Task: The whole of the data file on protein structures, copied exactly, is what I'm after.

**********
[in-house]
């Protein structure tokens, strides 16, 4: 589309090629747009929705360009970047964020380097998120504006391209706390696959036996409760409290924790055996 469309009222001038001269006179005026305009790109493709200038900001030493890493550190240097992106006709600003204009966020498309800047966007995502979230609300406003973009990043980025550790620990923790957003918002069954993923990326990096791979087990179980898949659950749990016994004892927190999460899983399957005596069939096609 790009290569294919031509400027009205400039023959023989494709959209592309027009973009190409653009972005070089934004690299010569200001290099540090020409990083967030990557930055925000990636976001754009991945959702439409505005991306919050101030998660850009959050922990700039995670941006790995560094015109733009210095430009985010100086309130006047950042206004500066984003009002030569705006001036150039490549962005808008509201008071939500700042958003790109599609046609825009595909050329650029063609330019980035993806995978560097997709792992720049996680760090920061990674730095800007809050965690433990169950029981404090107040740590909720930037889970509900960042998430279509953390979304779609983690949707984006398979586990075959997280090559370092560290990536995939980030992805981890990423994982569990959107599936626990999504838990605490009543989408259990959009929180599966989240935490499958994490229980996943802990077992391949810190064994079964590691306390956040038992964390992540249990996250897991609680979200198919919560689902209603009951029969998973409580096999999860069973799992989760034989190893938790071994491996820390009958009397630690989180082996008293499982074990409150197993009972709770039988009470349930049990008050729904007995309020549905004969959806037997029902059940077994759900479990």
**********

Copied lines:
[in-house]
């Protein structure tokens, strides 16, 4: 589309090629747009929705360009970047964020380097998120504006391209706390696959036996409760409290924790055996 469309009222001038001269006179005026305009790109493709200038900001030493890493550190240097992106006709600003204009966020498309800047966007995502979230609300406003973009990043980025550790620990923790957003918002069954993923990326990096791979087990179980898949659950749990016994004892927190999460899983399957005596069939096609 790009290569294919031509400027009205400039023959023989494709959209592309027009973009190409653009972005070089934004690299010569200001290099540090020409990083967030990557930055925000990636976001754009991945959702439409505005991306919050101030998660850009959050922990700039995670941006790995560094015109733009210095430009985010100086309130006047950042206004500066984003009002030569705006001036150039490549962005808008509201008071939500700042958003790109599609046609825009595909050329650029063609330019980035993806995978560097997709792992720049996680760090920061990674730095800007809050965690433990169950029981404090107040740590909720930037889970509900960042998430279509953390979304779609983690949707984006398979586990075959997280090559370092560290990536995939980030992805981890990423994982569990959107599936626990999504838990605490009543989408259990959009929180599966989240935490499958994490229980996943802990077992391949810190064994079964590691306390956040038992964390992540249990996250897991609680979200198919919560689902209603009951029969998973409580096999999860069973799992989760034989190893938790071994491996820390009958009397630690989180082996008293499982074990409150197993009972709770039988009470349930049990008050729904007995309020549905004969959806037997029902059940077994759900479990």